I haven’t reviewed any plays on my blog here before, but with all the hype around the release of and my own nostalgic affection for the novels, it seemed like the perfect place to break with tradition. The most difficult thing about reading a play is that much of what transpires is meant to be literally seen; thinking of it or treating it as a novel isn’t quite fair. But I should hope that in reading it I would at least be inspired to want to see it on stage. Unfortunately, that wasn’t the case with Harry Potter and the Cursed Child.
The play begins where the book and movies ended—on Platform 9 ¾ as Harry and Ginny’s son Albus prepares to board the train to Hogwarts for his first year. There are several time jumps that then take place in rapid succession advancing the present to Albus’ third year—making him thirteen—and it’s clear that Albus’ relationship with Harry is strained at best. Harry isn’t thrilled with Albus’ friendship with Scorpius Malfoy and Albus resents the expectations and attention he receives as the son of Harry Potter—it isn’t fair. As rumors circulate that the Ministry of Magic has confiscated a Time-Turner (which were supposed to have all been destroyed), Amos Diggory shows up with an appeal for Harry to travel back in time and intervene to prevent Cedric from ever having been killed during the Tri-Wizard Tournament. Harry refuses but Albus overhears and decides he wants to help right an injustice he sees as being Harry’s fault. But of course, terrible things can happen to those who meddle with time.
The biggest thing to keep in mind with the play might also be the hardest because of how it’s all been marketed—J.K. Rowling didn’t write it. She may have inspired it with her characters and she probably worked closely with Jack Thorne as he wrote the script, but it becomes clear quickly that she was not the writer. Some of it might be attributable to the differences between writing for the stage as opposed to writing for a novel, but there’s a tangible lack of her characteristic subtlety. While I can force myself to look past this when it takes the form of characters basically narrating their actions (on a stage not all audience members will be able to physically see what they’re doing from wherever they’re seated), thematically at least I would think that a lighter touch might be used, especially where the actors are there with their performances to help carry the messages.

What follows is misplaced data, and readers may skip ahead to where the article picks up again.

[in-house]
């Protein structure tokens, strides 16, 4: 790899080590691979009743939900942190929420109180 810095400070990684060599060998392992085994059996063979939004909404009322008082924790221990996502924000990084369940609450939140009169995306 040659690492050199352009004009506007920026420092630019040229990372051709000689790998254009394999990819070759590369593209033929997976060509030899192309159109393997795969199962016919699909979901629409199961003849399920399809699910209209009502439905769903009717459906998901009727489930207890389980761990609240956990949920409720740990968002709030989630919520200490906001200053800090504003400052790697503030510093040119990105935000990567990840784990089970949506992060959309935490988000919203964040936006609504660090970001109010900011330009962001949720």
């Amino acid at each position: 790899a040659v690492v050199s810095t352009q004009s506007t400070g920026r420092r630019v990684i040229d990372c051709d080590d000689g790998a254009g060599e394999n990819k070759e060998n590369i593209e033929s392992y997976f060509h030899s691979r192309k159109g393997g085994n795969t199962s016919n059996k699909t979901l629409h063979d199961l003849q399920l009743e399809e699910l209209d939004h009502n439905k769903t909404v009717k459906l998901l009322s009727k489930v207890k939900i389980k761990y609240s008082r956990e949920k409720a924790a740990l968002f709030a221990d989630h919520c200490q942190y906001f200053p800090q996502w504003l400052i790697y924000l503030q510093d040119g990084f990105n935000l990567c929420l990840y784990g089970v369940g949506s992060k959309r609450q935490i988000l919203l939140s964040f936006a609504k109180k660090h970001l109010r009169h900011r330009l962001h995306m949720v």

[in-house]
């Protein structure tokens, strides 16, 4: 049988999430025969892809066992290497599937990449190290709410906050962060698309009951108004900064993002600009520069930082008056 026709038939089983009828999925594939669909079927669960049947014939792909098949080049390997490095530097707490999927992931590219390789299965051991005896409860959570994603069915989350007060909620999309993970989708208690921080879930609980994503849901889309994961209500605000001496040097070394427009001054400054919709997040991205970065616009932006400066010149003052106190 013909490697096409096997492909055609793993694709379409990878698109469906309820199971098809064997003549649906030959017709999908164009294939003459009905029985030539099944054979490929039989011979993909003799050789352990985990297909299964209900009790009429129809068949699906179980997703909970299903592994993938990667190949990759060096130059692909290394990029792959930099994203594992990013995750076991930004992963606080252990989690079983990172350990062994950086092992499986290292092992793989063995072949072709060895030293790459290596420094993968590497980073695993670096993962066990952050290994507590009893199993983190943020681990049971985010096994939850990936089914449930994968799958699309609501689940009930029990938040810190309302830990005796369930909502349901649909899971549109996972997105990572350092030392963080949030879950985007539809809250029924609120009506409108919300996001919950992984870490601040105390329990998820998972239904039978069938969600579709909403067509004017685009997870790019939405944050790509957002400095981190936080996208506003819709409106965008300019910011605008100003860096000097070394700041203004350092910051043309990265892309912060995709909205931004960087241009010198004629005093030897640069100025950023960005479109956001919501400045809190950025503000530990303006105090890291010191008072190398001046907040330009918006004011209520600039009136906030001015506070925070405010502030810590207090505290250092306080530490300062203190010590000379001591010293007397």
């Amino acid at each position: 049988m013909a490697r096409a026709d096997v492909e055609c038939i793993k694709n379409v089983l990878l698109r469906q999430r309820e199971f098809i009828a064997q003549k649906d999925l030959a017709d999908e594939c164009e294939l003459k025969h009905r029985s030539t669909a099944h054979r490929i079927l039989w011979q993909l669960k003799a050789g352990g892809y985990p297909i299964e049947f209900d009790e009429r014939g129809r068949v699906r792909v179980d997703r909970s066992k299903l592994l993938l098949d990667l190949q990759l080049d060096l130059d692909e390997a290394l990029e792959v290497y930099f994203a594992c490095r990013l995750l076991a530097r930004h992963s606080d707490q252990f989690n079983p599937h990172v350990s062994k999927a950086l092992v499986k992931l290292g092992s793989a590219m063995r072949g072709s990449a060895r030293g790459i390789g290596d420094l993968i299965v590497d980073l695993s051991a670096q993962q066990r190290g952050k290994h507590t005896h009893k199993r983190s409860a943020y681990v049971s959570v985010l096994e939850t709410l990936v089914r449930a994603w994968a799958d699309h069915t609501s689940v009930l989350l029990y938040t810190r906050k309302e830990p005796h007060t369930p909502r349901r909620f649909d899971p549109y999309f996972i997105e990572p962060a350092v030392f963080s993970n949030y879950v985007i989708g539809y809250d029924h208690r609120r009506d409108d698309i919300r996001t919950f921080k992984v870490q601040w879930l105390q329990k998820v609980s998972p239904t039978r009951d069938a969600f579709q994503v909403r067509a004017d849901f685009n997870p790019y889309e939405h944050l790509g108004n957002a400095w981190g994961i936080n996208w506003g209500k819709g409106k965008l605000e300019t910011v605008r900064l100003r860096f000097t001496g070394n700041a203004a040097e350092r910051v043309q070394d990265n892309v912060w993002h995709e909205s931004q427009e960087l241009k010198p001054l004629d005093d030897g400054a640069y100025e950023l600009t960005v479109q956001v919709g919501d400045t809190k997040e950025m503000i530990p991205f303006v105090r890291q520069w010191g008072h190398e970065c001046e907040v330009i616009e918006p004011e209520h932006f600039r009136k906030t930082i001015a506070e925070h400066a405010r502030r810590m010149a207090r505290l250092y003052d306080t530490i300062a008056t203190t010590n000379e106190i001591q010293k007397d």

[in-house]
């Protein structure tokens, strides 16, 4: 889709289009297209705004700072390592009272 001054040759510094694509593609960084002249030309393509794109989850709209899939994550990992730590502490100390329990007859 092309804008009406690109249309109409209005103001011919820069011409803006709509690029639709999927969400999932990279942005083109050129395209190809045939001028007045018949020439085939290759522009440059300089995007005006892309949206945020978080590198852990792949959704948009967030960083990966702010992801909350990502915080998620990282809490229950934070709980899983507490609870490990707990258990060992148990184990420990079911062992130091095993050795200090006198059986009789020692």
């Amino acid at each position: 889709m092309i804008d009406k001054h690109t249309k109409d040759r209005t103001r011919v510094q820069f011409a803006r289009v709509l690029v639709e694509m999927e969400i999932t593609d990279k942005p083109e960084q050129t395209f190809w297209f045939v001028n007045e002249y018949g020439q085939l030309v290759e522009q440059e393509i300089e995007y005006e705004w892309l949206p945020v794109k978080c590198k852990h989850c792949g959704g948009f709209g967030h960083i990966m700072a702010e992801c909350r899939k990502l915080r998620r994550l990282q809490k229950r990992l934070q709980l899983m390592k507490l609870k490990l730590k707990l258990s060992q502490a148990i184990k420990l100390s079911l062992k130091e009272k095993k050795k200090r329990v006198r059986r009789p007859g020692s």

Perhaps even that wouldn’t bother me so much if the story itself didn’t feel like a retread of something that’s been done a million times. In many ways, Harry Potter and the Cursed Child feels like someone decided to let the Harry Potter characters soak in a bath of classic (or clichéd) time/time-travel related tales—Back to the Future, It’s a Wonderful Life, A Christmas Carol. For something about the next generation, most of the play was spent going over familiar territory, bringing back many characters who are supposed to have passed on. It makes sense that bringing reader favorites into the story would make the play more marketable, but it came across—to me, at least—as a cheap ploy. It’s hard to tell without actors’ performances to help/adjust, but several of the characters felt drastically different from their counterparts in the novel (outside of the times when it was intentional and tied to the story), most notably for me—Ron.
So while I would be intrigued—and I’m sure, entertained—to see Harry Potter and the Cursed Child on stage, it isn’t one I’m planning on actively seeking out. The presentation of the material might be impressive, but ultimately I have a hard time with the spectacle of a show if I don’t connect with the underlying story and in this case, it failed to connect. It was enjoyable on the whole, but it lacked a bit of the magic that the stories within the novels contained. Now I’m especially interested to see how Fantastic Beasts and Where to Find Them compares since J.K. Rowling actually wrote the screenplay for that film.